Perhaps the highest profile incident to occur involves a replacement device that nevertheless caught fire on a Southwest Airlines airplane. According to reports, the device was replaced by the cellular carrier on September 21, 2016. According to news reports, the plane was still at the gate when it began smoking in the user’s pocket. While all passengers were safely evacuated from the plane, the potential for a significantly more serious issue was present. For instance, if the device had malfunctioned when the plane was already in the air, it is possible that panic among the passengers or other factors could have caused the situation to escalate. In any case, it is probably an understatement to say that, the potential combination of fire and a pressurized cabin where highly flammable oxygen is being piped in could result in a catastrophic loss of life.

Additional incidents have been reported since the replacement Note 7 battery fire on the airplane. These incidents include:

  • A new Note 7 phone battery caught fire while a Tennessee couple were sleeping. According to the owner of the phone, it was a replacement device that was not charging or in use at the time of the incident. The individual was hospitalized due to acute bronchitis apparently due to smoke inhalation.
  • A Minnesota teenager and her father reported that the replacement Note 7 device caught on fire while the teen was holding the device. She reports a burn to her thumb that felt like pins and needles but more intense. She states that she dropped the device as soon as she noticed there was a problem and a principal was able to kick the device out of the building before the fire or smoke could spread.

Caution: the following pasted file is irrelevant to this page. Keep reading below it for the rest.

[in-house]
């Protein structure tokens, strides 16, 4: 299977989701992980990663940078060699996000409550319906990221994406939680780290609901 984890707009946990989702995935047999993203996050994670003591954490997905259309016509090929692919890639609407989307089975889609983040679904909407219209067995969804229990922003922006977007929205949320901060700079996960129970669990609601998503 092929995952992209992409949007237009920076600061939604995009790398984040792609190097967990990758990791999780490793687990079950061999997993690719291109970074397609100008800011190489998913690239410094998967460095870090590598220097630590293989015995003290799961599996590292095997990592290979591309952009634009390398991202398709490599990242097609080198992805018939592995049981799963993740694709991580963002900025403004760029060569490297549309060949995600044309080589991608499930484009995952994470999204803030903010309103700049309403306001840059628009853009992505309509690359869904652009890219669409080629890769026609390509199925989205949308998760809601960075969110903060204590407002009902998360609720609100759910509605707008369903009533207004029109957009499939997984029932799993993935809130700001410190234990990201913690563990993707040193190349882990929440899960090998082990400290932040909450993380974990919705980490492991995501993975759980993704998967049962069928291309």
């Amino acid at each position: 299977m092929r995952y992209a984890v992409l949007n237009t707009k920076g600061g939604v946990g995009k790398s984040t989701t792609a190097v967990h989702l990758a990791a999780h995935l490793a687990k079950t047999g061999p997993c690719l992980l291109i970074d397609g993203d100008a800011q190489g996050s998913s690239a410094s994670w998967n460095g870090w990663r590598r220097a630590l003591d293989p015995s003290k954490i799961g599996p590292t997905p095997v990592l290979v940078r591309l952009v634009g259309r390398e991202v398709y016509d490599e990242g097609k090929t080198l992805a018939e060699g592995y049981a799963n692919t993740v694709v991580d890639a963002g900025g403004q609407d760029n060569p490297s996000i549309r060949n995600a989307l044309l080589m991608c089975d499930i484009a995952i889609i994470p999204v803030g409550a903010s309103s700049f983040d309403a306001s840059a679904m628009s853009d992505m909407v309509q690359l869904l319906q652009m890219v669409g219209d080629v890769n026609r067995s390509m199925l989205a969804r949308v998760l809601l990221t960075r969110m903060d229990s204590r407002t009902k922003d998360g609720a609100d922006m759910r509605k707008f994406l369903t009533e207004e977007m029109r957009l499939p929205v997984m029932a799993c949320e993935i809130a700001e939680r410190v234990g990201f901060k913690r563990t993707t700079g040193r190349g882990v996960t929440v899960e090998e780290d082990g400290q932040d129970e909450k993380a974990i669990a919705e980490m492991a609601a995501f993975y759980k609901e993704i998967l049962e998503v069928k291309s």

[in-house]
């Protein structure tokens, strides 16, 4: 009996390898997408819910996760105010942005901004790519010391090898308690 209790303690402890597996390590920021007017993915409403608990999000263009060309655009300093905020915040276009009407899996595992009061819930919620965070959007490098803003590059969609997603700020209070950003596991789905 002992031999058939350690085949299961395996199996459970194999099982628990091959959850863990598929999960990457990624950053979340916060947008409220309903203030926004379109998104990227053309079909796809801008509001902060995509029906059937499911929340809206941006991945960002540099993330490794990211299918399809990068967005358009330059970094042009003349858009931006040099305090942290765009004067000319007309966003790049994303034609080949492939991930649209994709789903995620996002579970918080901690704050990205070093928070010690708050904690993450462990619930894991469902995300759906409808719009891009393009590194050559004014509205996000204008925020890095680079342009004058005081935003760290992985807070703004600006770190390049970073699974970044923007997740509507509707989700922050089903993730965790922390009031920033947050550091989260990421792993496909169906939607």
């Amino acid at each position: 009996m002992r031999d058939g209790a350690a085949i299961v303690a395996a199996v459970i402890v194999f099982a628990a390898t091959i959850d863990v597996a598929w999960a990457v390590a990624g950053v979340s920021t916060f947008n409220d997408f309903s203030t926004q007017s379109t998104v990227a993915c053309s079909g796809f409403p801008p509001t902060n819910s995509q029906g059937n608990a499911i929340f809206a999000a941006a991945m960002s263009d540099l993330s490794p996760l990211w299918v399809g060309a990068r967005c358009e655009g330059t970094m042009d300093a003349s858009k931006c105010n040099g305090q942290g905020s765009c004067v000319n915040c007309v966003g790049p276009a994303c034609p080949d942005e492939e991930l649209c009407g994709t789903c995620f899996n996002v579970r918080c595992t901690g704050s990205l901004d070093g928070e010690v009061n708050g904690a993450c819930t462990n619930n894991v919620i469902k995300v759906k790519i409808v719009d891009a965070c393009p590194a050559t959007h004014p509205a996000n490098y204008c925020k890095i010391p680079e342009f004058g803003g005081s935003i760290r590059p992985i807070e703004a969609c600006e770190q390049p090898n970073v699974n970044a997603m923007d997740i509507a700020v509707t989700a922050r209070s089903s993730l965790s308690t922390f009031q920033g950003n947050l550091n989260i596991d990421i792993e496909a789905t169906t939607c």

• A user reported that his replacement Note 7 device caught fire at a South Korean baseball stadium.
  • An individual in Taiwan reported that her replacement Note 7 caught fire while in her pocket.

A number of additional incidents have also been reported. Reports of fires include both original and replacement Note 7 devices. While lithium battery fires in any device are concerning, the continued problems in the replacement units with supposedly “safe” batteries is especially troubling.

User Alleges that Samsung Representatives Tried to Bury Battery Glitch in Replacement Phone

One of the more troubling revelations relating to fires in replacement devices is the allegation that certain Samsung representatives may be more concerned with damage control and brand protection than user safety. The individual who reported the Note 7 battery fire in Tennessee said that he initially believed that Samsung was doing everything in its power to address and correct the issue he faced. However, he states that he now believes that Samsung was not acting in good faith due to a text message he claims was inadvertently sent to him by a Samsung representative. The message stated:

Just now got this. I can try and slow him down if we think it will matter, or we just let him do what he keeps threatening to do and see if he does it.